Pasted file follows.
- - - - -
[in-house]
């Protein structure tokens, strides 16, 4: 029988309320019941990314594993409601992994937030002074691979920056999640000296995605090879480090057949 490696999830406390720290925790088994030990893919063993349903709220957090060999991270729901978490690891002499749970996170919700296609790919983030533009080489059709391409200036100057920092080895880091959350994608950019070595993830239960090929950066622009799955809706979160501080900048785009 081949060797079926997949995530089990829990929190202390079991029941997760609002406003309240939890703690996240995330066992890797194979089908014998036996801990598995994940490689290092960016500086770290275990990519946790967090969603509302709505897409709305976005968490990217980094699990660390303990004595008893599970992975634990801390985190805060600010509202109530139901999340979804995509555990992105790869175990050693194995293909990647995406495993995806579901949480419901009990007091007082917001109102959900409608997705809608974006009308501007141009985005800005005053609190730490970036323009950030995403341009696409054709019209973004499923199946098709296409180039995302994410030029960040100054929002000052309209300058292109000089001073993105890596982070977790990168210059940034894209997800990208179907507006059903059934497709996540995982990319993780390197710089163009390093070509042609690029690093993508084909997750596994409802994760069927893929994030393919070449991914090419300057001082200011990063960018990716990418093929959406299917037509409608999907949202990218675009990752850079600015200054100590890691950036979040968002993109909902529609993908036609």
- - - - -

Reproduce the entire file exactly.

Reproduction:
[in-house]
């Protein structure tokens, strides 16, 4: 029988309320019941990314594993409601992994937030002074691979920056999640000296995605090879480090057949 490696999830406390720290925790088994030990893919063993349903709220957090060999991270729901978490690891002499749970996170919700296609790919983030533009080489059709391409200036100057920092080895880091959350994608950019070595993830239960090929950066622009799955809706979160501080900048785009 081949060797079926997949995530089990829990929190202390079991029941997760609002406003309240939890703690996240995330066992890797194979089908014998036996801990598995994940490689290092960016500086770290275990990519946790967090969603509302709505897409709305976005968490990217980094699990660390303990004595008893599970992975634990801390985190805060600010509202109530139901999340979804995509555990992105790869175990050693194995293909990647995406495993995806579901949480419901009990007091007082917001109102959900409608997705809608974006009308501007141009985005800005005053609190730490970036323009950030995403341009696409054709019209973004499923199946098709296409180039995302994410030029960040100054929002000052309209300058292109000089001073993105890596982070977790990168210059940034894209997800990208179907507006059903059934497709996540995982990319993780390197710089163009390093070509042609690029690093993508084909997750596994409802994760069927893929994030393919070449991914090419300057001082200011990063960018990716990418093929959406299917037509409608999907949202990218675009990752850079600015200054100590890691950036979040968002993109909902529609993908036609």